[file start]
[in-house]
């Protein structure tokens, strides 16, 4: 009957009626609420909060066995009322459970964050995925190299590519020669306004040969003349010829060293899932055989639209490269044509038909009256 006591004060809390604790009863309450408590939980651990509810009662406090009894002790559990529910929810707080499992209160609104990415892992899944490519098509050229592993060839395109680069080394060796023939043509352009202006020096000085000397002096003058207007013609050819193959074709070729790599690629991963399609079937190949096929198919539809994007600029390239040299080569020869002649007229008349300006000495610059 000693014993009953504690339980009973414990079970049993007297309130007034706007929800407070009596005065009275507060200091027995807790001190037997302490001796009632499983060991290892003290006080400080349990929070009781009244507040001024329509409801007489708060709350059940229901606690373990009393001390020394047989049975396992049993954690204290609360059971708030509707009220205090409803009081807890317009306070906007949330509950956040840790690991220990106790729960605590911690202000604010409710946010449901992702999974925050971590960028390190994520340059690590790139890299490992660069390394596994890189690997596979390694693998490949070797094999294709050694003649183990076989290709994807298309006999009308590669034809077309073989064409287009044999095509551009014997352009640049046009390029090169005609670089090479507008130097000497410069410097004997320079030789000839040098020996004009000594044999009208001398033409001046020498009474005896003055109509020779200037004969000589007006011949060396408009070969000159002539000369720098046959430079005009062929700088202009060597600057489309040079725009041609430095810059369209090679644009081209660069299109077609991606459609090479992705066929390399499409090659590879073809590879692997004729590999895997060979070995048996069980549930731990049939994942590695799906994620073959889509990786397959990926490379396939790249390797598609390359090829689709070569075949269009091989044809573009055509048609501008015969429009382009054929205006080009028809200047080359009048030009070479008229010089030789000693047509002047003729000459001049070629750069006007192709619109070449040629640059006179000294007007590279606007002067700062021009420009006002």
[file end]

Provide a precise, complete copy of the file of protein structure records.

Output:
[in-house]
């Protein structure tokens, strides 16, 4: 009957009626609420909060066995009322459970964050995925190299590519020669306004040969003349010829060293899932055989639209490269044509038909009256 006591004060809390604790009863309450408590939980651990509810009662406090009894002790559990529910929810707080499992209160609104990415892992899944490519098509050229592993060839395109680069080394060796023939043509352009202006020096000085000397002096003058207007013609050819193959074709070729790599690629991963399609079937190949096929198919539809994007600029390239040299080569020869002649007229008349300006000495610059 000693014993009953504690339980009973414990079970049993007297309130007034706007929800407070009596005065009275507060200091027995807790001190037997302490001796009632499983060991290892003290006080400080349990929070009781009244507040001024329509409801007489708060709350059940229901606690373990009393001390020394047989049975396992049993954690204290609360059971708030509707009220205090409803009081807890317009306070906007949330509950956040840790690991220990106790729960605590911690202000604010409710946010449901992702999974925050971590960028390190994520340059690590790139890299490992660069390394596994890189690997596979390694693998490949070797094999294709050694003649183990076989290709994807298309006999009308590669034809077309073989064409287009044999095509551009014997352009640049046009390029090169005609670089090479507008130097000497410069410097004997320079030789000839040098020996004009000594044999009208001398033409001046020498009474005896003055109509020779200037004969000589007006011949060396408009070969000159002539000369720098046959430079005009062929700088202009060597600057489309040079725009041609430095810059369209090679644009081209660069299109077609991606459609090479992705066929390399499409090659590879073809590879692997004729590999895997060979070995048996069980549930731990049939994942590695799906994620073959889509990786397959990926490379396939790249390797598609390359090829689709070569075949269009091989044809573009055509048609501008015969429009382009054929205006080009028809200047080359009048030009070479008229010089030789000693047509002047003729000459001049070629750069006007192709619109070449040629640059006179000294007007590279606007002067700062021009420009006002």